It takes a lot of things to have a faith-filled, joyful, and growing parish community. It takes a lot of work from the priest(s), the secretarial team, and the whole congregation, especially the volunteers that give their time and talent to ministries such as music and youth group. I have been reflecting often on things I have observed in many parishes that really demonstrate how different they can be from each other. This post is not a guide on how to have a perfect parish, but rather a reflection on qualities that can help keep the fire alive and burning brightly for the love of Christ and His Church. Read the rest of this entry
The battle against the Culture of Death continues here in North America, but in a particular way, here in Canada. As we speak, government officials, activists, and supporters of this culture are trying to force physicians to prescribe birth control, and refer patients for abortion or sterilization as requested. It oppresses those with pro-life values in the field of medicine, regardless of religion. It forces the hand of doctors to either submit to the current trends of so-called “modern day medicine” or give up their careers as life saving doctors that hundreds of people rely on.
Despite what is commonly believed and promoted in our culture, the aforementioned family planning methods are not something that assist in the overall well being of the patient. Ironically, these medical treatments do not heal anything, and in many cases, negatively impact the patient. The birth control pill, for example, has been linked to various cancers. Doctors who refuse to prescribe these medical treatments are doing so to aid the patient, not to impose their religious opinion on them. Essentially, there is an attempt being made to force doctors to do that which they feel is immoral for the sake of the immediate convenience of the patient.
There are many compassionate people who become doctors to save lives, help people stay healthy, and recover from illness. If doctors in Canada are forced to act against what they medically and morally believe to be unethical, many will quit their jobs, so as to avoid compromising their values. If this were to happen, would people say, for example “there goes Dr. Smith. She used to practice medicine in this town, but because she was going to be forced to prescribe the pill, she gave up her job. It’s too bad. If she had just submitted to the wishes of her patients, she would still be practicing medicine.” Becoming a doctor should not require making decisions that are morally wrong and that negatively impact the patient. It is true that there are many people in the medical profession that will deliberately skirt around what they know to be morally right in favor of doing something that will benefit their wallets. If the decision to force doctors to agree to such things against their will is what will force them out of work regardless of the work they do, then what does that say about our society as a whole?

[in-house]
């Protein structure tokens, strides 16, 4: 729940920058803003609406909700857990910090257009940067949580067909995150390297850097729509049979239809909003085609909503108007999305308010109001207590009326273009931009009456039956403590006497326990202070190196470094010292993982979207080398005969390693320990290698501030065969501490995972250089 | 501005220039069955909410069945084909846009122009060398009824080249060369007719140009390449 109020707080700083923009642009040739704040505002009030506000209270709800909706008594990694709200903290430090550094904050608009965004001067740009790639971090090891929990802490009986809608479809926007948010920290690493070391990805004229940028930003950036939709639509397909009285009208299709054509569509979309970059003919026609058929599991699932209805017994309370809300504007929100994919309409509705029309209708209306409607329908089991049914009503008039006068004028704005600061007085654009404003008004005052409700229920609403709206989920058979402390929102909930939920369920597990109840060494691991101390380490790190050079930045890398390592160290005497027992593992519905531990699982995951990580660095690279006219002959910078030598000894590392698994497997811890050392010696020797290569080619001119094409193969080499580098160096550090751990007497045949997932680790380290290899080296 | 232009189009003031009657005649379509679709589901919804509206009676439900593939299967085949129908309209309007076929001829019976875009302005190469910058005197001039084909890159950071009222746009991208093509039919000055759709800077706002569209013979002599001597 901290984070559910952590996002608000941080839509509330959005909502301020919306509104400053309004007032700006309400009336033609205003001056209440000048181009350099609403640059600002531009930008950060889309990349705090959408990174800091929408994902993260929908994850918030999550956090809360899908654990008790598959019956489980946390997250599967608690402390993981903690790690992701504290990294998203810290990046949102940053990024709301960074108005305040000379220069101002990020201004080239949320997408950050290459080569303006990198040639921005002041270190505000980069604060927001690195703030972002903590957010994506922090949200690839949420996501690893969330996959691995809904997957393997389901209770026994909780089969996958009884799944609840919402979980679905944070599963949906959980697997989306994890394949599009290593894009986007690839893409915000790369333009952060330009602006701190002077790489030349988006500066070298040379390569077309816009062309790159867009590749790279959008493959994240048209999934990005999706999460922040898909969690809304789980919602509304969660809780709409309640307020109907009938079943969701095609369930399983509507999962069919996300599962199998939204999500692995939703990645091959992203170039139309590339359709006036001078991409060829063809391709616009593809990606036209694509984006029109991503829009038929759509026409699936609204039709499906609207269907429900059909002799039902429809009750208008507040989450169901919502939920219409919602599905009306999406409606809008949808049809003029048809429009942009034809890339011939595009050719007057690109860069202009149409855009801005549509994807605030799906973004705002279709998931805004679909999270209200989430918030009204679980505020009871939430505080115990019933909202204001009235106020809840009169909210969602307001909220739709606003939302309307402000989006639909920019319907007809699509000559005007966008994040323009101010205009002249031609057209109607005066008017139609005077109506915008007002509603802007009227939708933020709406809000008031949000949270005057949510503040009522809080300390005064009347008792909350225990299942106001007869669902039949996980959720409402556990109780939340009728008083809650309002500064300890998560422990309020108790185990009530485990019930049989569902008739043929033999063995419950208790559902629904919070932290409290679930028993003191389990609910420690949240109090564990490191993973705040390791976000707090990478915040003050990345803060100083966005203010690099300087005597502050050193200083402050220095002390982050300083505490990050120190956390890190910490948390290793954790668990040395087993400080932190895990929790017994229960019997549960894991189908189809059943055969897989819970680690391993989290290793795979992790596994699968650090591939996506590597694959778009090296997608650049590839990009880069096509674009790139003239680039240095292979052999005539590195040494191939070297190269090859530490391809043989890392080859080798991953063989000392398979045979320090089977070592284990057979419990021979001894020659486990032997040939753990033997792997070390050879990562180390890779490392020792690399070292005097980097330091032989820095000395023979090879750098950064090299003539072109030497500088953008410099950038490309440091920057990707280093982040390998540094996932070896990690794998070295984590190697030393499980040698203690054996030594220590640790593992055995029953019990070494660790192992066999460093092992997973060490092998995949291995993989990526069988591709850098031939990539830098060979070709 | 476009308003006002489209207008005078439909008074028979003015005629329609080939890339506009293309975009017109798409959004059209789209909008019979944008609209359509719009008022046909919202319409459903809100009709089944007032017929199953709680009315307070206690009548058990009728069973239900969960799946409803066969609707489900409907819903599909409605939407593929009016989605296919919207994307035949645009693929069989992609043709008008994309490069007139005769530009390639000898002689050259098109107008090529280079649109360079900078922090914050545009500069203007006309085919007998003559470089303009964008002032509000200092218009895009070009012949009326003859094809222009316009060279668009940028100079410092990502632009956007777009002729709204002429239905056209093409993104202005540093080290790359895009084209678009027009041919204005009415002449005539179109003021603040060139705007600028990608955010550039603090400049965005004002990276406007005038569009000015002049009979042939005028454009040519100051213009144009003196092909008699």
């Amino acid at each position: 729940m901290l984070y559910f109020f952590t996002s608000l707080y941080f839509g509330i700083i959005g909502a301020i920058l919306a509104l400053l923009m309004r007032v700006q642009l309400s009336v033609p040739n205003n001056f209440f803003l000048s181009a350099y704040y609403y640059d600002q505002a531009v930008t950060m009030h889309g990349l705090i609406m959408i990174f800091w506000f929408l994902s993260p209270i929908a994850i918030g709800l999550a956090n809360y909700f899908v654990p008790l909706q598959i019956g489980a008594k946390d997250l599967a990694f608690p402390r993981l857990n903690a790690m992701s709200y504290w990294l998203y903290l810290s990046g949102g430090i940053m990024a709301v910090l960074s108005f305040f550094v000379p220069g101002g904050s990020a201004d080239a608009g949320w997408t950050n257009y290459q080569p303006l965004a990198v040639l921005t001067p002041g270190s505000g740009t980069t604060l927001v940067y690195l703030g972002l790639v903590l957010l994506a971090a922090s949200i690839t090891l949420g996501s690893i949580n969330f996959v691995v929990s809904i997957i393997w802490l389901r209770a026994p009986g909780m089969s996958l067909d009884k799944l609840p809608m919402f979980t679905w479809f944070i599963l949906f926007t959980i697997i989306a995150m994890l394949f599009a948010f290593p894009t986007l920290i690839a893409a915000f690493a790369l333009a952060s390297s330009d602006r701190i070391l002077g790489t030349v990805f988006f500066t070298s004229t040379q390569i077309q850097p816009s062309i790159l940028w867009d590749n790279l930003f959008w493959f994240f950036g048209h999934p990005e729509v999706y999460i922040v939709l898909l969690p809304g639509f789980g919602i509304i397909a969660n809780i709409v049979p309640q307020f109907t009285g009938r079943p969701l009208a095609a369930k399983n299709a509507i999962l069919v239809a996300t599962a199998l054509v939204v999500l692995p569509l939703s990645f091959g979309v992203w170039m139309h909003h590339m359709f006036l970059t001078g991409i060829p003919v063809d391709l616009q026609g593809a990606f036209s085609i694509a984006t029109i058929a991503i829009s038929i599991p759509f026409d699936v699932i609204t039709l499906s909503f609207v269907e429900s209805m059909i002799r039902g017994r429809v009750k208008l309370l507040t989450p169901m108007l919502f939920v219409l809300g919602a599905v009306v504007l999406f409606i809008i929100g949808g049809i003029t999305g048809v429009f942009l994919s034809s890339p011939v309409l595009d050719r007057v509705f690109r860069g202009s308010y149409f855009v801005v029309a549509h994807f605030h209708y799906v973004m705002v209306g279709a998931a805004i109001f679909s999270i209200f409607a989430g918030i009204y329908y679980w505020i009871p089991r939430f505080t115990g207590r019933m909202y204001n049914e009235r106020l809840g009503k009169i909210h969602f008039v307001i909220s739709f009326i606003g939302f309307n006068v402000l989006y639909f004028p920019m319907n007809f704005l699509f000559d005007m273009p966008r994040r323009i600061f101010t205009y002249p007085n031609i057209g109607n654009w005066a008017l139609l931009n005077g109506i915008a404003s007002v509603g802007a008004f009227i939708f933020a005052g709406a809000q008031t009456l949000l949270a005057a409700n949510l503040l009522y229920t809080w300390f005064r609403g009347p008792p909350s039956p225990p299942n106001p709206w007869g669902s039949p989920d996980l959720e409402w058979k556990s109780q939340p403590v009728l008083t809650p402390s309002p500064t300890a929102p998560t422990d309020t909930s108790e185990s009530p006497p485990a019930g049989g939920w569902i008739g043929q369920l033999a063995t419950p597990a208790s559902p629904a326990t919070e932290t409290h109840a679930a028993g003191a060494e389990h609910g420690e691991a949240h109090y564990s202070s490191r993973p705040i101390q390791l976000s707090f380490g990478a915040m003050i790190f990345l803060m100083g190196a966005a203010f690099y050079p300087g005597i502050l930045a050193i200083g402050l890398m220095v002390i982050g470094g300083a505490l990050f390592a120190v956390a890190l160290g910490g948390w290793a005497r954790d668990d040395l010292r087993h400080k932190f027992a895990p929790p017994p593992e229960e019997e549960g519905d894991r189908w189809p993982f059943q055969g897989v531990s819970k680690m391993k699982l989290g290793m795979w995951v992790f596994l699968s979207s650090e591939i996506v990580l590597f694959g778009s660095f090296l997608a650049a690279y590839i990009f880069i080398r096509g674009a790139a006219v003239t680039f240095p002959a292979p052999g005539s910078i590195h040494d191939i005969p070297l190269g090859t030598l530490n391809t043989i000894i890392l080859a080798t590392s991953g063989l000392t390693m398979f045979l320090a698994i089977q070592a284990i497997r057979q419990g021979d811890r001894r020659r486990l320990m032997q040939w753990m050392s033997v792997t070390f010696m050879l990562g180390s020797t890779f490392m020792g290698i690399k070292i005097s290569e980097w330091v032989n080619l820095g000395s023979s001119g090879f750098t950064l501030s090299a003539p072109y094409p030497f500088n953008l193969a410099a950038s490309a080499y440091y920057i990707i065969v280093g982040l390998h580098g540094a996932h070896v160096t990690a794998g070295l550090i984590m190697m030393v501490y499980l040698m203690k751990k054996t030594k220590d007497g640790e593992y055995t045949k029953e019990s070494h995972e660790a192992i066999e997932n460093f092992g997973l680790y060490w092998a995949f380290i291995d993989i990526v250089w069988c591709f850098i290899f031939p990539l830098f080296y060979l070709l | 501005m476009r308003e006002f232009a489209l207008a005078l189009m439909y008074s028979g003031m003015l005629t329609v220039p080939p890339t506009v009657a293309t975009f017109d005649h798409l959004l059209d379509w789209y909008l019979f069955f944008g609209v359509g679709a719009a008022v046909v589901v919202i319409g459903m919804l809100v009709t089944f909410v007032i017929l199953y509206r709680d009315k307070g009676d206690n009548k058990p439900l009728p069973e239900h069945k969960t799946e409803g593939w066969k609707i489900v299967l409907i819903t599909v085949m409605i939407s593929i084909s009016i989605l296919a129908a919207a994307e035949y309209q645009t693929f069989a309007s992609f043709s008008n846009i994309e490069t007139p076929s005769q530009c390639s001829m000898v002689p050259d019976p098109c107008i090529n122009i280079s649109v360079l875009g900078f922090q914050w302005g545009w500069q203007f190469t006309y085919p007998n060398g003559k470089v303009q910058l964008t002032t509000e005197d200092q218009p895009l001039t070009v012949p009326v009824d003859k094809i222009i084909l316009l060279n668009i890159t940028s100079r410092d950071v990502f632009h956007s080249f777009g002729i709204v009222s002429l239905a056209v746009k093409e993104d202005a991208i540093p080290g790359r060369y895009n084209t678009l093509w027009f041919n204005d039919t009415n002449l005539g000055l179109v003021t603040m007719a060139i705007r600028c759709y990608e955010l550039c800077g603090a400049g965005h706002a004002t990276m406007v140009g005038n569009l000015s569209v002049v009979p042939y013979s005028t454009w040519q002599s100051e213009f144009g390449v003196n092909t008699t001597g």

I asked a young woman who going to school to become a doctor about her feelings on the whole situation. She said:
I’m definitely worried. You pour in so much effort into getting into medical school, then even more into getting through medical school. I am hoping to be a family doctor, partly because I’ve heard that is the type of doctor Canada is most in need of. If they change the conscience protection rules for doctors I’ll have to either practice medicine in the US or practice a specialty I don’t really want to practice but which won’t as likely require prescribing birth control. It’s frustrating and seems to be not in Canada’s best interest, since they are in need of doctors and since I hope the type of doctors Canada wants are ones who follow their consciences. History has had so many examples of doctors willing to check their consciences at the door so they can pick up their cheques from the government and those doctors are remembered as the darkest and most evil people to have practiced medicine. It is frustrating that the College of Physicians is even thinking of going in this direction, and if they do I will be forced out of practicing family medicine in Canada.
The reality is that this bill will hurt everyone! If these changes are made, doctors who still want to keep their practice will either submit, quit, or leave the country. We need to consider, how many doctors will we lose this way, especially when we are already losing doctors to other countries that will pay them a higher wage? If every doctor left their practice because of the demands of society to rob them of their freedom of conscience, our country would have less doctors, and we all know we need our valued physicians, especially family doctors.
We live in a country that claims to allow freedom of religion, but this freedom is in danger of being lost. A physician should be free to make clear to their patients, prior to their admittance, the services they will not provide due to moral and ethical reasons. They should also not be forced to make a referral to another doctor for these services, for the same reasons. In our society, we are told that we can speak freely, love freely, and do as we please, but as soon as we speak the truth, we are told to keep it to ourselves. These double standards need to stop. As Catholics, we need to pray for and encourage these establishments with pro-life and Christian doctors, technicians, pharmacists, nurses, etc. to stand strong during this challenging time. We pray that they will be able to continue to follow their conscience in order that they can practice medicine in a way that truly upholds the dignity of the human person.
Immaculate heart of Mary, Pray for us
Sacred Heart of Jesus, Have mercy on us.
Please stay tuned for the second installment on this topic of freedom of conscience by Julie, coming this Friday.